¶ 10 In further support, a petition for dissolution advances a single claim, a request for dissolution of the parties' marriage. In re Marriage of Leopando, 96 Ill. 2d 114, 119, 449 N.E.2d 137, 140 (1983). Therefore, issues raised in a dissolution-of-marriage case are ancillary to the cause of action, not separate claims. Leopando, 96 Ill. 2d at 119, 449 N.E.2d at 140. A dissolution judgment is not final for purposes of appeal until all the ancillary issues have been resolved. Leopando, 96 Ill. 2d at 119, 449 N.E.2d at 140. Stated differently, generally only a judgment that does not reserve any issues for later determination is final and appealable. In re Marriage of Capitani, 368 Ill. App. 3d 486, 488, 858 N.E.2d 547, 549 (2006).

¶ 11 Section 401(b) of the Illinois Marriage and Dissolution of Marriage Act explicitly authorizes a court to "enter a judgment for dissolution that reserves *** issues *** upon (i) agreement of the parties, or (ii) motion of either party and a finding by the court that appropriate circumstances exist." 750 ILCS 5/401(b) (West 2010). This is known as a bifurcated judgment. See In re Marriage of Kenik, 181 Ill. App. 3d 266, 274-75, 536 N.E.2d 982, 987 (1989). Following a hearing on June 10, 2011, the trial court entered a written dissolution judgment on grounds only and reserved ruling on the ancillary issues. Aimee is correct that "[t]he death of a party subsequent to entry of a judgment for dissolution but before judgment on reserved issues shall not abate the proceedings." See 750 ILCS 5/401(b) (West 2010). However, a trial court retains authority to "set aside any final order or judgment upon any terms and conditions that shall be reasonable" within 30 days of judgment. See 735 ILCS 5/2-1301(e) (West 2010).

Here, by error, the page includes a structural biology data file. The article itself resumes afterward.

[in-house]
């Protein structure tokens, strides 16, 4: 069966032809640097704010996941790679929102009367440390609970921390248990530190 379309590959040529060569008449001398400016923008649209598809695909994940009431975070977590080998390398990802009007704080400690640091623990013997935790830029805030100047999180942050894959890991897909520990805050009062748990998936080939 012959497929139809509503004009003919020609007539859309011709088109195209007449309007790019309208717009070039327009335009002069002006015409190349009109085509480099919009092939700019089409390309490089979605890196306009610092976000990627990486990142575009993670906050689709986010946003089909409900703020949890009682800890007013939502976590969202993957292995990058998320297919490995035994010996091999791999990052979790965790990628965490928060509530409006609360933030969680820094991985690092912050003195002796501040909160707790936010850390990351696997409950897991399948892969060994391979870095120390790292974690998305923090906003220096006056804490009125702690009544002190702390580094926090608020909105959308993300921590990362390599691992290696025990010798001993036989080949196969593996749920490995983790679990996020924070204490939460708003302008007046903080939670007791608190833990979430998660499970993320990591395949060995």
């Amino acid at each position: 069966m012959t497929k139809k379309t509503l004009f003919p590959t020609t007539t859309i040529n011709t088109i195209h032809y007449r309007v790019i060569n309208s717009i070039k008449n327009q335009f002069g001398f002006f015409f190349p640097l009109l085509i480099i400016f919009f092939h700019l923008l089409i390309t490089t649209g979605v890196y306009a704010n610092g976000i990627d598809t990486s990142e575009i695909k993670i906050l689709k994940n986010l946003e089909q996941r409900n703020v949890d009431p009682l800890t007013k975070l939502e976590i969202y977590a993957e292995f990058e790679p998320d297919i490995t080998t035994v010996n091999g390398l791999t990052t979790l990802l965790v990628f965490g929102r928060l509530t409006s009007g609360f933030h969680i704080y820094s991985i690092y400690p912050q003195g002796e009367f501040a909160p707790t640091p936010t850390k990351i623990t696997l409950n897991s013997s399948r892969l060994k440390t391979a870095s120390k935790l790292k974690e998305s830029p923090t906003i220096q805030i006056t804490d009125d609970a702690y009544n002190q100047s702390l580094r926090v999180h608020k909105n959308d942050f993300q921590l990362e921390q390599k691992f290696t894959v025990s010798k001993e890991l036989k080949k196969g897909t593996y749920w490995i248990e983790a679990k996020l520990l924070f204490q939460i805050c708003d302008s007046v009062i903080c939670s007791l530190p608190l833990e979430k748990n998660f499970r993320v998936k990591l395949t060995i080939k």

¶ 12 Because we interpret the trial court's July 2011 order as a dismissal of the divorce proceeding in its entirety, we find petitioner restored to the same position as if she had never filed the petition for dissolution of the parties' marriage. Petitioner is decedent's surviving spouse within the meaning of the Probate Act and entitled to a surviving spouse's share of his estate.

¶ 13 Petitioner did not appeal the agreed order filed January 27, 2012, appointing Aimee and Bethany Doman, daughters of decedent, to serve as coadministrators of his estate and, therefore, we do not address appointment of administrators.

¶ 14 For the reasons stated, we reverse the Champaign County probate court's judgment and remand for further proceedings consistent with our decision set forth above.

¶ 15 Reversed and remanded with directions.

20121011